Tenet Healthcare Corp.’s plan to acquire Queen of Angels-Hollywood Presbyterian Medical Center has sent ripples of concern through the medical center’s staff as well as community and consumer health care advocates who fear layoffs, a drop in the quality of care and less care for the indigent.
“The employees are definitely worried for their jobs,” said Monem Fadali, president of the medical staff. “The speculation here is that the administrative and management people at the higher levels will get the brunt of the layoffs.”
Last month, 28 full-time employees were laid off at the hospital, which has a total full-time staff of 1,000.
“When it makes these acquisitions, Tenet does tend to consolidate the management and back-office operations,” said Randall Huyser, a research analyst with the investment firm Furman Selz LLC.
Critics of the proposed acquisition cite other Tenet purchases in which layoffs have occurred, including at the Encino-Tarzana Medical Center and Harbor View Medical Center in San Diego.
Tenet officials stress that each hospital is a different situation and note that they have actually hired nursing staff at Brookside Hospital in the East Bay area near San Francisco.
On Aug. 14, Queen of Angels-Hollywood Presbyterian and Santa Barbara-based Tenet signed a letter of intent. A final deal is expected to be signed within 60 days, after which time it must be reviewed by the state Attorney General’s Office. That review is expected to take until the end of the first quarter of 1998 and will include at least one public hearing.
Queen of Angels- Hollywood Presbyterian officials said a sale is the only way to ensure that the hospital remains viable over the long term.
“We are one of the few stand-alone hospitals remaining in Southern California,” said spokesman Bob Steward. “With the demands of managed care and the trend toward managed care contracts, the financial viability of the hospital makes it essential to combine with a larger organization.”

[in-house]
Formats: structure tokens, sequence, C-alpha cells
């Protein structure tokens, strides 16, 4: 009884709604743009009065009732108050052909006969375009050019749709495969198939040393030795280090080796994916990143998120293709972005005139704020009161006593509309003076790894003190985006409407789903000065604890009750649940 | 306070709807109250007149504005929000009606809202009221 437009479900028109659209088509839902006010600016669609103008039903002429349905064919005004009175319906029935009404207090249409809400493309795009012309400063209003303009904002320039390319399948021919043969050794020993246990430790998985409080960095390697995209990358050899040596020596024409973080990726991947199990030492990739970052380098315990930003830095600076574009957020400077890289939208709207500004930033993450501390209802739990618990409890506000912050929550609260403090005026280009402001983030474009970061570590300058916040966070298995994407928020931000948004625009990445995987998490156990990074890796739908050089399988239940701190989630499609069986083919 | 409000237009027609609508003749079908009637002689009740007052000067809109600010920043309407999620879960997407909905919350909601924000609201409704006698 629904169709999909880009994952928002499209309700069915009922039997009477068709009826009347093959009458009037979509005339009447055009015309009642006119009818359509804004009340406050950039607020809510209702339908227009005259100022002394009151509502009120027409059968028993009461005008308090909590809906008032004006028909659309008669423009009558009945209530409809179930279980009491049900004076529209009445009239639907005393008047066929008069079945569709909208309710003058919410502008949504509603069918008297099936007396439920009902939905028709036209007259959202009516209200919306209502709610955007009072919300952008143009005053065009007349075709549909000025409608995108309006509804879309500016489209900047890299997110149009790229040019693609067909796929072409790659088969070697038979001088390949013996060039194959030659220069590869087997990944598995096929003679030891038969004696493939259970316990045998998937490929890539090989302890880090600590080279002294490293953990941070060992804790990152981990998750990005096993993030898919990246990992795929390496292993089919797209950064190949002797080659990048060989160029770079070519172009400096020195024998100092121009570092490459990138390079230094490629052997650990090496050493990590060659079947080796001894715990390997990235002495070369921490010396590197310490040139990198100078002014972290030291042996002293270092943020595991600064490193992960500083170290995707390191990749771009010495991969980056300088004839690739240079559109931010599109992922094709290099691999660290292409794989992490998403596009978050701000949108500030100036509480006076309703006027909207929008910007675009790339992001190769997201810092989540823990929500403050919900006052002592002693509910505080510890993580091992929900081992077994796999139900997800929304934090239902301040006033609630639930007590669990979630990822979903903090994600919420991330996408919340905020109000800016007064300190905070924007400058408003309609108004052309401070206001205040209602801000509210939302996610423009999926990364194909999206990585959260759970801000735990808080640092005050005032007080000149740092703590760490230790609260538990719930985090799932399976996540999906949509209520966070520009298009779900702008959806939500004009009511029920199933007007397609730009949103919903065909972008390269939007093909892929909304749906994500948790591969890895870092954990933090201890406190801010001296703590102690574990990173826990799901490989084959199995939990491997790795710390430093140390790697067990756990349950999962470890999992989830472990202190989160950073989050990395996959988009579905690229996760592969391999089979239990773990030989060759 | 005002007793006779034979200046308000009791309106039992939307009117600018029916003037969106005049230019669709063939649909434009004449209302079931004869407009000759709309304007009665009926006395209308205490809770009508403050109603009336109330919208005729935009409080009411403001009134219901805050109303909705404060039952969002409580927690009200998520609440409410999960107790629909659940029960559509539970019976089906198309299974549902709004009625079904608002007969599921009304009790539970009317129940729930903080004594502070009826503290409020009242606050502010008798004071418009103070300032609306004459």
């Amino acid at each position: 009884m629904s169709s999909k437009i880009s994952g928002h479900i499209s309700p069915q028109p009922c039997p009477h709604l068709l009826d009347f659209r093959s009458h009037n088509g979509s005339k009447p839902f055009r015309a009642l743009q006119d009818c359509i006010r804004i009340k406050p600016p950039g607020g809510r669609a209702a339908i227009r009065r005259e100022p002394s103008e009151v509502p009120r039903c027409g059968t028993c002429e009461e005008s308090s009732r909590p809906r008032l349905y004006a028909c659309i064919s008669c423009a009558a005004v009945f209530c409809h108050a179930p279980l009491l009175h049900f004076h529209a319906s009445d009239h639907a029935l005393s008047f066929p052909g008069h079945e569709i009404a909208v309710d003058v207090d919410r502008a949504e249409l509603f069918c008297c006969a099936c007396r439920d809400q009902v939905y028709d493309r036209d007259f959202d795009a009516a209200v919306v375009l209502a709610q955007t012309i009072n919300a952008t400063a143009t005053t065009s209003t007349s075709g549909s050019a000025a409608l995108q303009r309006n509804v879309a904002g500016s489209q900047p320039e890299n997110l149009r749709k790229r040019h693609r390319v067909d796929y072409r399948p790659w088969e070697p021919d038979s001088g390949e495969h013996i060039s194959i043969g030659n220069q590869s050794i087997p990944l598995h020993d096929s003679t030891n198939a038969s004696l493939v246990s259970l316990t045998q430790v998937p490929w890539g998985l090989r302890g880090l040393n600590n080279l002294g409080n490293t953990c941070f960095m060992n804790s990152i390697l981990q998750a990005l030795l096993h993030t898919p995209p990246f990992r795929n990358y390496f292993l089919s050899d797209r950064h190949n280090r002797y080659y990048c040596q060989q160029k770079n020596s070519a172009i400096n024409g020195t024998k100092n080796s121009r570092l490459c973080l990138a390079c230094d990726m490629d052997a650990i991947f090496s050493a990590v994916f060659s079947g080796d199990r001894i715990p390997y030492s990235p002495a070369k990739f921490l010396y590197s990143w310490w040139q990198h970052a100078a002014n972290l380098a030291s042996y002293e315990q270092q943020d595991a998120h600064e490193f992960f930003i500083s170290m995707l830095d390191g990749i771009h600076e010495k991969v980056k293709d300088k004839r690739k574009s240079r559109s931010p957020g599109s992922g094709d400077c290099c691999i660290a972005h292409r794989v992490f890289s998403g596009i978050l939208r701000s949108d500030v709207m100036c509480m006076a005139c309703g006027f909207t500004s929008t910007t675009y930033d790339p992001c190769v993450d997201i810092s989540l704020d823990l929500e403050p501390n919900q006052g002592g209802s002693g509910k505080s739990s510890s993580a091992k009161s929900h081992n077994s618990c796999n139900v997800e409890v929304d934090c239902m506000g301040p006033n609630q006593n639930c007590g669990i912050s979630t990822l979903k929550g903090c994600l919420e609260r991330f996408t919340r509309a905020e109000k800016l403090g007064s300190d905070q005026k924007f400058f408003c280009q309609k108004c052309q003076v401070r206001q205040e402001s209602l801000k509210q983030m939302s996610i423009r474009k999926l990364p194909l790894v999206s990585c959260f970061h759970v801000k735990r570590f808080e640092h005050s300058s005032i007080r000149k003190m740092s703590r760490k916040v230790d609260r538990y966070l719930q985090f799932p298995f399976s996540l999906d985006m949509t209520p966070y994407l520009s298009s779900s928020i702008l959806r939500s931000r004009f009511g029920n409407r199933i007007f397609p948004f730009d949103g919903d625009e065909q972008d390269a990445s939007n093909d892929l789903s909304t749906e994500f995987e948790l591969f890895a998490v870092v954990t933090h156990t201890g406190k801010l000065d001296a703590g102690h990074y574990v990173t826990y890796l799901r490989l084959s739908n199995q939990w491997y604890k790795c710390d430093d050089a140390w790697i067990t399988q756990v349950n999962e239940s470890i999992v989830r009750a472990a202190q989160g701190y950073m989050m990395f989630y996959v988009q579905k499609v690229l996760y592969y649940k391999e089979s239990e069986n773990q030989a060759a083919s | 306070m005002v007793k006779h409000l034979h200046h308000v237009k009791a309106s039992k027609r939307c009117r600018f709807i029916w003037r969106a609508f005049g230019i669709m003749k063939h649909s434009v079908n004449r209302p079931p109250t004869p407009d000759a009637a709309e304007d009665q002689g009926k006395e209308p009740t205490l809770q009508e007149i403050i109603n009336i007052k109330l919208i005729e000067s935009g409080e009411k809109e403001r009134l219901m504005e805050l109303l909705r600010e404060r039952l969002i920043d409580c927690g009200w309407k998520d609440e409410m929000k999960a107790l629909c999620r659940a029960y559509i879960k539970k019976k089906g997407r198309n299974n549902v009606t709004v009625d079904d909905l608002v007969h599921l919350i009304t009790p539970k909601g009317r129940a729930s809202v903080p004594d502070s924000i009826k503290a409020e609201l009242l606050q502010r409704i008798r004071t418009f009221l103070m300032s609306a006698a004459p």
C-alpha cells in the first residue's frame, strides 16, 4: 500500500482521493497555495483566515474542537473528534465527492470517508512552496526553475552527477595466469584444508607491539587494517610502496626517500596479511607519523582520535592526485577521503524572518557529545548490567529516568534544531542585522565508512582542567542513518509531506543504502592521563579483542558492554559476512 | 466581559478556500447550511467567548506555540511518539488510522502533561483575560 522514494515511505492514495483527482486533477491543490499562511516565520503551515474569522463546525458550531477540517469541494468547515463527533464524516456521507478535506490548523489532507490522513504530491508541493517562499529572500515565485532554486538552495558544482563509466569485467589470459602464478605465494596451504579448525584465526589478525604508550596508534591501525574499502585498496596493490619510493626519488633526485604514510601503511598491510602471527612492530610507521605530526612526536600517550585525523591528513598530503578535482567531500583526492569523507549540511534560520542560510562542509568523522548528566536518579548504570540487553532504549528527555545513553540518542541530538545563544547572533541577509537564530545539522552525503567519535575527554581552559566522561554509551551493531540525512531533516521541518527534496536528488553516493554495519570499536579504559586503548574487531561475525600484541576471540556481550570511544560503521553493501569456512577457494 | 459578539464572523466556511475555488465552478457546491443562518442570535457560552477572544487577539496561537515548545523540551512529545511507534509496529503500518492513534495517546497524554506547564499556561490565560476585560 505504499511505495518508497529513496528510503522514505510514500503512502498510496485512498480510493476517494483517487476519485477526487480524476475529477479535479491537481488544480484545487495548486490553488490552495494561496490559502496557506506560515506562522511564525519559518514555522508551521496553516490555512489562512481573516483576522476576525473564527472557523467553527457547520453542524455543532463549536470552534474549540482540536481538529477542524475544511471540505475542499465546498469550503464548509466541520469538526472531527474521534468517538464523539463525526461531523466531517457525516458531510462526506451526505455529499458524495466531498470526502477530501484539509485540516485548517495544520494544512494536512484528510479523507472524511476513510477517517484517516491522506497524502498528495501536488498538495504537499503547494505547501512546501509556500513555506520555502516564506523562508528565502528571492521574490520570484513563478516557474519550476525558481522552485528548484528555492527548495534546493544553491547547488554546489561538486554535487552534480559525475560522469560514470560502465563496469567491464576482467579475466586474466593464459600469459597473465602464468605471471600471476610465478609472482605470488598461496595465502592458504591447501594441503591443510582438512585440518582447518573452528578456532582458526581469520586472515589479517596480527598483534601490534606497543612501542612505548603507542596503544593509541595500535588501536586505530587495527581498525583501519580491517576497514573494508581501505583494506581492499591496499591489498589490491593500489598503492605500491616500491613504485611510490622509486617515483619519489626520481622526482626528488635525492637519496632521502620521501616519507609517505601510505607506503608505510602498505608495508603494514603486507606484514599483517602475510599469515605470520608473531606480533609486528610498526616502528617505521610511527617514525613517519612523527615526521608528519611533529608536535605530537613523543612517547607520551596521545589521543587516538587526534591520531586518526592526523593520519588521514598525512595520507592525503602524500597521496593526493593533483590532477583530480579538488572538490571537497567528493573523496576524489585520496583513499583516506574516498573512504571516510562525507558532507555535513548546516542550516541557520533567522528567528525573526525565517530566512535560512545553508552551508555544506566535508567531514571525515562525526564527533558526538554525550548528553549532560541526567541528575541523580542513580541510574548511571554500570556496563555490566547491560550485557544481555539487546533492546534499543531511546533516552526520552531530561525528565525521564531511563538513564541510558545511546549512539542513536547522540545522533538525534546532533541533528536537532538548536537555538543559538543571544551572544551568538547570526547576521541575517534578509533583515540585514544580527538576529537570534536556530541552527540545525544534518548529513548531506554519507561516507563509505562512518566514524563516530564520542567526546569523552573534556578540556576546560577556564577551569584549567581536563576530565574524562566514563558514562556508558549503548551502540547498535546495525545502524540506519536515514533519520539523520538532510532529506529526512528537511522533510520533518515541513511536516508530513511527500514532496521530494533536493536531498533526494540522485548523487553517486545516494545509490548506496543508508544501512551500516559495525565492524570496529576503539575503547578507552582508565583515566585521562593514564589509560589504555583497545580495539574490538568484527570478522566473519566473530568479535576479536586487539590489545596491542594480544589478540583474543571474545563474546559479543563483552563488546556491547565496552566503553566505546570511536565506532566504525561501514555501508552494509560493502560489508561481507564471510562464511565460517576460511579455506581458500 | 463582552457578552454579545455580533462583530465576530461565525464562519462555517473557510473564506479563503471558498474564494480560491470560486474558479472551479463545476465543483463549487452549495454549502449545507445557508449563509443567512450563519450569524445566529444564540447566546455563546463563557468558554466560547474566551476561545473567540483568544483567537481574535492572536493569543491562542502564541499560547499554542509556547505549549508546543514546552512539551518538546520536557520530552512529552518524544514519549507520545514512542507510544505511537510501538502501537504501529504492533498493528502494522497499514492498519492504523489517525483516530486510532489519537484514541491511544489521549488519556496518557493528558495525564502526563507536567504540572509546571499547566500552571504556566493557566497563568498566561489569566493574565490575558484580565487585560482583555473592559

Those opposing the sale include the union representing most of the hospital staff, Consumers Union and several community-based organizations.
In the last two months, a coalition of two dozen of these groups has emerged, calling itself the Los Angeles County Coalition for Quality Health Care.
Coalition founder Lark Galloway Gilliam said the group’s goal is to ensure that Tenet maintains the same commitment to community care that Queen of Angeles has displayed in the past.
“We are very concerned that we might lose indigent care. After all, it is not a money-maker, and that’s what Tenet is out to do, make money,” Gilliam said.
Julio Mateo, a staff attorney with Consumers Union in San Francisco, said he is concerned about the lack of community input in the acquisition negotiations.
“These are community assets we’re talking about here and this deal is being worked out behind closed doors,” he said.
Tenet spokesman Lance Inyon said the letter of intent includes provisions to set up a charity foundation to care for the poor and uninsured in the surrounding community.
Meanwhile, hospital medical staff chief Fadali said physicians fear the hospital’s quality of care will decline under Tenet, especially if there are any cuts in the nurse-to-bed ratio.
Inyon said it is “premature” for anyone to determine the nurse-to-bed ratio before due diligence is completed.